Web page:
Indonesian group can either sell its shares, keep them or submit a counterproposal
LIPPO Group, the No. 1 shareholder of Robinson & Co, seems to be caught between the devil and the deep blue sea in the face of a surprise offer from Dubai- based Al Futtaim.
Lippo president and Robinson deputy chairman Stephen Riady told The Straits Times the offer was unexpected. Lippo is evaluating the offer and its options, he said.
In 2006, Lippo created a stir at Robinson and its loyal customer base with a bold $203 million purchase of a 29.9 per cent stake in the 150-year-old retailer.
The old guard at Robinson’s board was squeezed out, as the Indonesian group sought to make its mark. Now, the boot might be on the other foot.
Mr Riady did not spell out Lippo’s options in addressing the offer, but market watchers say the group has three main choices: sell the shares, keep them or make a counterbid.
Selling may make sense. Some observers note Lippo has built up a name in the property sector – developing various condominiums and redeveloping two properties near Collyer Quay. It bought $681 million in collectivesale sites last year. Retail-wise, however, the jury is still out on Lippo.
Robinson has expanded to Kuala Lumpur and brought in new brands, but these have not been runaway successes. Lippo also has not done much to capitalise on its Robinson stake to promote its own Indonesian retailer, Matahari, or vice-versa.
Certainly, Lippo has heavy commitments on the property front. The $537 million cash offer from Dubai works out to $160 million for Lippo – a sum that may well come in handy.
One thing, however, may hold Lippo back from accepting Al Futtaim’s offer: It would be absorbing a loss.
In 2006, it bought its stake from OCBC Bank and Great Eastern Holdings for $7.90 a share.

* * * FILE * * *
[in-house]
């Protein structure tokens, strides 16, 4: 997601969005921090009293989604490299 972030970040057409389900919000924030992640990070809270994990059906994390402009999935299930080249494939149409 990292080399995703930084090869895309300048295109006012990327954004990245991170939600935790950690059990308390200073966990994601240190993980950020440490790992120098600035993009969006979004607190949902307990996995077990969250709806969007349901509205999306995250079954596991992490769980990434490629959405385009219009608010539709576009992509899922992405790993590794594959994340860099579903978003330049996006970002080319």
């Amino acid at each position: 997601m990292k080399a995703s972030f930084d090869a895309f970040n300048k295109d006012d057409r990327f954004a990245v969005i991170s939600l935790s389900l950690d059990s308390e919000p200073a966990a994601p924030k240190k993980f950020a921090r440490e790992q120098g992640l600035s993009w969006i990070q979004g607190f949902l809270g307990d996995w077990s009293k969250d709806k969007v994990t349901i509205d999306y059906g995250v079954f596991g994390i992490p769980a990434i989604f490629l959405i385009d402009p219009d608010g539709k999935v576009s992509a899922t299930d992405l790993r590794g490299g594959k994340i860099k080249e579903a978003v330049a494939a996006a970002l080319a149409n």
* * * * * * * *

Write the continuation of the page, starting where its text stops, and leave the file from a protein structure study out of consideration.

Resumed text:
The offer is $6.25. Adjusted for dividends received since it took its stake, Lippo would stand to get about $7.68, which would still fall short of what it paid less than two years ago.
So, if Lippo just sits tight, Al Futtaim will need to cross the 50 per cent threshold without its help. It already has 23.19 per cent in the bag, pledged by Silchester International, Aberdeen Asset Management Asia and Tecity.
Robinson’s shareholders, though, include many retail investors, making it more tedious to amass a large percentage quickly.
If Al Futtaim fails to cross 50 per cent, it will not have to buy the 23.19 per cent from the investors and everything returns to status quo – good news for Lippo.
The only fly in the ointment is that in such rocky markets, investors will be tempted, as $6.25 is still 40 per cent better than the share price just before the offer was made.
If so, Lippo could very easily go from being a controlling shareholder to being No. 2, with very little say in Robinson’s affairs. As Lim and Tan Securities put it, Lippo could end up ‘locked in’.
The third strategy could see Lippo making a counterbid if it really wants to keep Robinson.
The irony would be having to fork out a few hundred million dollars to control a company it is already controlling, having spent only $200 million.
Of course, if Lippo is sure that Al Futtaim is dead set on Robinson, it could put in a higher bid. Al Futtaim would have to raise its bid, allowing Lippo to exit gracefully, with a profit, no less.
Source: The Straits Times 23 Jan 08